Thumb-sized leaks in corporate security

Proliferating flash drives and other personal memory devices are causing corporate IT managers to rethink data security policies and enforcement. But the balance between corporate security and user convenience has never been more difficult to achieve, because ubiquitous thumb-size drives can hold gigabytes of corporate information.

"In many cases, it's an unrecognized security problem," says Jack Gold, founder of J. Gold Associates, an IT consulting firm. "And it's not just flash drives. A lot of users have discovered that iPods make convenient backup devices."

But there can be huge consequences for IT departments that neglect the problem, Gold says. "Think about compliance issues if an insurance company employee downloads a couple of thousand customer records onto a flash drive and then loses the device," he says. "And often, the company won't even know the employee has done it." The result can be lawsuits and, if federal medical or financial privacy rules have been violated, multimillion-dollar fines, according to Gold.

"The payback for doing a good job with security for these personal devices is preventing a US$10 million to US$30 million company liability," Gold says.

Data Guardians

While relatively few companies are addressing the issue, some have tried solutions ranging from total network lockdowns to requiring the use of encrypted flash drives to ensure that data will at least be safeguarded if it is lost.

At the less restrictive end of the spectrum is Children's Home Society of Florida (CHS), an adoption and family counseling agency in Winter Park.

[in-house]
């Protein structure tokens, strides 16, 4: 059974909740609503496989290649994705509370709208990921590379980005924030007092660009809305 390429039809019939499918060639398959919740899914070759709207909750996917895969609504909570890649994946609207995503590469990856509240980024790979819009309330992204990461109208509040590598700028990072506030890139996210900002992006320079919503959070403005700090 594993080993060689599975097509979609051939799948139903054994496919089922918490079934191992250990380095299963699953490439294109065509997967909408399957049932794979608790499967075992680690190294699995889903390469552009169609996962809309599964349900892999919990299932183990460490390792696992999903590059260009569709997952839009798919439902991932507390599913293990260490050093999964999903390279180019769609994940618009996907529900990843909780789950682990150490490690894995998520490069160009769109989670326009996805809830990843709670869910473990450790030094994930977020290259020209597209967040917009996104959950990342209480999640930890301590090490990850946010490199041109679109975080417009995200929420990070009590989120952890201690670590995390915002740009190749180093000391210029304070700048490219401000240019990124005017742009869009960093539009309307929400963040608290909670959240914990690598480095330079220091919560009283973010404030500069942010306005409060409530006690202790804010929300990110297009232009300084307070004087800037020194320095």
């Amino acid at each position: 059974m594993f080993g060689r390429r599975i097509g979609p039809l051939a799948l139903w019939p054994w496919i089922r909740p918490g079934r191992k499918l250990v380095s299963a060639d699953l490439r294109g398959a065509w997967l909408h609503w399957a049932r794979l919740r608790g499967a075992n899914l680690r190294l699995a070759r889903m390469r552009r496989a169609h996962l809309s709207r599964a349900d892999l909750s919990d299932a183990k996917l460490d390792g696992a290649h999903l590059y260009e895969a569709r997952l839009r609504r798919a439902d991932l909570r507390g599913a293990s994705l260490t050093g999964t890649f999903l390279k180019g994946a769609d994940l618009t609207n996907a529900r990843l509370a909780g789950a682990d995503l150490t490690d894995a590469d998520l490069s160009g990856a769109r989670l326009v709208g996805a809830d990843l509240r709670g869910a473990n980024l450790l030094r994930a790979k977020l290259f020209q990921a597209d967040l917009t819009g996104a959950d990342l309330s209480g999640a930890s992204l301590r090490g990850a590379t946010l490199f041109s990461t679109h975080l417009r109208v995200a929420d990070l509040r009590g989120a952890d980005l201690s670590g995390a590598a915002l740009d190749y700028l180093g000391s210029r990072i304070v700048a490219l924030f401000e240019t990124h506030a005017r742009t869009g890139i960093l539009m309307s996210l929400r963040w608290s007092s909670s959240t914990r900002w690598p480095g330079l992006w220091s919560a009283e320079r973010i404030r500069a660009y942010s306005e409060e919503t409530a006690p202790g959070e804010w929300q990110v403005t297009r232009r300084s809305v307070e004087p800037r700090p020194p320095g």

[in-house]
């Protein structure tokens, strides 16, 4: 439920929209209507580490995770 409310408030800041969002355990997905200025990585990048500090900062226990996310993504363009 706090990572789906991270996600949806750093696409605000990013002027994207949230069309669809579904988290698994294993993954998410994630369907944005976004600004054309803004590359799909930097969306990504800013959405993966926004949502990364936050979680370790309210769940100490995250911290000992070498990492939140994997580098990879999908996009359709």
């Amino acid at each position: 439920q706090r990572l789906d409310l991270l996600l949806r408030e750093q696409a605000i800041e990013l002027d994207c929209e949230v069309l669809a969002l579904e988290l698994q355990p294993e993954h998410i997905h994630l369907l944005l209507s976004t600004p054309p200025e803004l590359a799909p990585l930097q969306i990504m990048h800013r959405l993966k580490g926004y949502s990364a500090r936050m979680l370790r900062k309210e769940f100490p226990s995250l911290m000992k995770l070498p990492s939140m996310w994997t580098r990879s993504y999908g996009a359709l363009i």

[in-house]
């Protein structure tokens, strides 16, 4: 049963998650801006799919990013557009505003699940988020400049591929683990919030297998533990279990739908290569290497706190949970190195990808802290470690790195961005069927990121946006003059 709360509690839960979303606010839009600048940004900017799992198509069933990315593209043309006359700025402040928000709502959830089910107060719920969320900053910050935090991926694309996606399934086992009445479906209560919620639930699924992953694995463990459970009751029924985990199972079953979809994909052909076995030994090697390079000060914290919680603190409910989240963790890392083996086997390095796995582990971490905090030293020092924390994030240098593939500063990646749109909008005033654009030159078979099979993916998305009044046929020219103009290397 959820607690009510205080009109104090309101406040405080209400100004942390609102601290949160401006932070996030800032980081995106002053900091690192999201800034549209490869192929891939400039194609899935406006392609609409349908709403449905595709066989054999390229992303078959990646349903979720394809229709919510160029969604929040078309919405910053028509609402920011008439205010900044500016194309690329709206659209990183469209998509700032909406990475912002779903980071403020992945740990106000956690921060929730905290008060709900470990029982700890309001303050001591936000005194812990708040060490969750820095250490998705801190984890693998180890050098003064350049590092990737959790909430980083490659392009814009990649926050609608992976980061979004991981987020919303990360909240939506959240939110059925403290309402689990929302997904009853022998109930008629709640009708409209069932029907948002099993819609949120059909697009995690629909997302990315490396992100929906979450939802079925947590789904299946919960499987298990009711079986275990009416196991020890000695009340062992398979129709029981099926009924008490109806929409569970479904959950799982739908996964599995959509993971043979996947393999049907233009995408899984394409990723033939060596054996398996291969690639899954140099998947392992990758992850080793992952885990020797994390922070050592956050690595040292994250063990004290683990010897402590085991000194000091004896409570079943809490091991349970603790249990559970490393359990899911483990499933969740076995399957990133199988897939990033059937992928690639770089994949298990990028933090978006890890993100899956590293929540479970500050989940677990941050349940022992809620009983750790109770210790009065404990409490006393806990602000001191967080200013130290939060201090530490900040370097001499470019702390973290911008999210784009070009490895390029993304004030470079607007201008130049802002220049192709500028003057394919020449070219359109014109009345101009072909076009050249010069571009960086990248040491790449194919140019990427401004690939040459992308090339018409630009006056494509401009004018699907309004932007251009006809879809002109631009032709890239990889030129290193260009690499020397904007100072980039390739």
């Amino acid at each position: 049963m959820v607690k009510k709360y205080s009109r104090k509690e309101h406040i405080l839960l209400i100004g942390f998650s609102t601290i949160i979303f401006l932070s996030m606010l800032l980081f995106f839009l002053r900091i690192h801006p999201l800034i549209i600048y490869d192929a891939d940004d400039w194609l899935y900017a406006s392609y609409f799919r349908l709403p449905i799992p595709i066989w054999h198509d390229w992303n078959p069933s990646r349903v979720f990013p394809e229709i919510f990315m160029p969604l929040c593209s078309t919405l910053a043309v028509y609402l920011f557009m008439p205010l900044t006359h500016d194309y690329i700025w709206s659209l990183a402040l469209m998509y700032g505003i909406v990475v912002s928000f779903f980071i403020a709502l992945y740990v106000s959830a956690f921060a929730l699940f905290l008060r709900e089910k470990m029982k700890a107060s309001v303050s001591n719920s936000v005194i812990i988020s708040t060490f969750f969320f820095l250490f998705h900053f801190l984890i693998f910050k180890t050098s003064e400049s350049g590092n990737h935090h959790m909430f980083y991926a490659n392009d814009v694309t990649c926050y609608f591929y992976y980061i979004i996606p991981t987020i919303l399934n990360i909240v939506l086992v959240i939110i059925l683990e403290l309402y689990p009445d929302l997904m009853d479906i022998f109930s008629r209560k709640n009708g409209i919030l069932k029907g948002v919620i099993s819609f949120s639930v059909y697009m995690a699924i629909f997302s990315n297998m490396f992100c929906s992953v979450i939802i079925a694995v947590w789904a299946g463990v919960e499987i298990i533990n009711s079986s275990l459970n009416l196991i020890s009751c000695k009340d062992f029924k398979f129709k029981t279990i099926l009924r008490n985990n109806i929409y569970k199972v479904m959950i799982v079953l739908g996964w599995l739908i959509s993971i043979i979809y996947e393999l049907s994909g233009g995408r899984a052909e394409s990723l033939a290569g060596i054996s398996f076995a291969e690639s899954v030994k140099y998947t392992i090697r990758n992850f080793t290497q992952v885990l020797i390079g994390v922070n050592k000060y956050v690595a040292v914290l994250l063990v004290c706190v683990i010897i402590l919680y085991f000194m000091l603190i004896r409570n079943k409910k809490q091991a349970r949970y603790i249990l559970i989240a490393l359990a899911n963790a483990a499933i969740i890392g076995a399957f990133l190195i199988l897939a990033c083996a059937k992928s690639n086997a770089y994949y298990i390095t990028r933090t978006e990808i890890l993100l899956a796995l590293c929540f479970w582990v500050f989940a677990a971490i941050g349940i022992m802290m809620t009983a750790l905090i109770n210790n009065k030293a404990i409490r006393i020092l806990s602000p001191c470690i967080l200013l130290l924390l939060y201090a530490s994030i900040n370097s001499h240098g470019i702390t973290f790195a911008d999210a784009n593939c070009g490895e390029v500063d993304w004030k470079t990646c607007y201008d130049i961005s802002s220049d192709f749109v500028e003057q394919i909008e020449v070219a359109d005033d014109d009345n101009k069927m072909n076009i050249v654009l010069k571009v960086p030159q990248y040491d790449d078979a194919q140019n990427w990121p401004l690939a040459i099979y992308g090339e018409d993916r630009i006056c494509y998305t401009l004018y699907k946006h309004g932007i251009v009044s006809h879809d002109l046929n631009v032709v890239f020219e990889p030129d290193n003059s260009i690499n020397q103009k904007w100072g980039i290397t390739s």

"We deal with private medical information, and so it's been a long-standing problem," said CIO John Valleau. "Our employees have floppy disks, flash drives and iPods to which information can be transferred."

Although CHS has a "thou shalt not copy" policy regarding the downloading of sensitive information to portable memory devices, Valleau says he isn't about to ban them, because "some people might need to carry protected medical records from one location of ours to another." As a result, Valleau is looking at requiring employees to use only new, encrypted flash drives at the 1,000 computer workstations at the firm's 210 offices around Florida.

Hospitals, which must closely guard patient information under the Health Insurance Portability and Accountability Act, are particularly concerned about flash drives.

"While personal storage devices haven't been a big problem for us, we need to be able to prove that we are protecting patient information," says Mark McGill, a network engineer who administers security for 900 workstations and 1,200 users at Ellis Hospital.

"Many people have access to patients' Social Security numbers, personal information and diagnoses. So we toyed with banning flash drives and camera phones -- a double threat when the camera phones contain memory cards that can hold data -- but some people have a valid use for them," he explains. "And when we started to lock things down, the users screamed. One doctor said he couldn't give his PowerPoint presentation at another hospital."

McGill's solution was to install Sanctuary, a network monitoring product from SecureWave SA in Luxembourg that can restrict the use of personal storage devices based on a user's identity, individual PC workstations or the type of personal data device being connected to the network. Exceptions can be made for reasonable data- access requests, he says. However, the software can't protect against the use of a camera phone not connected to the network, so the hospital relies on a policy limiting where photos can be taken.

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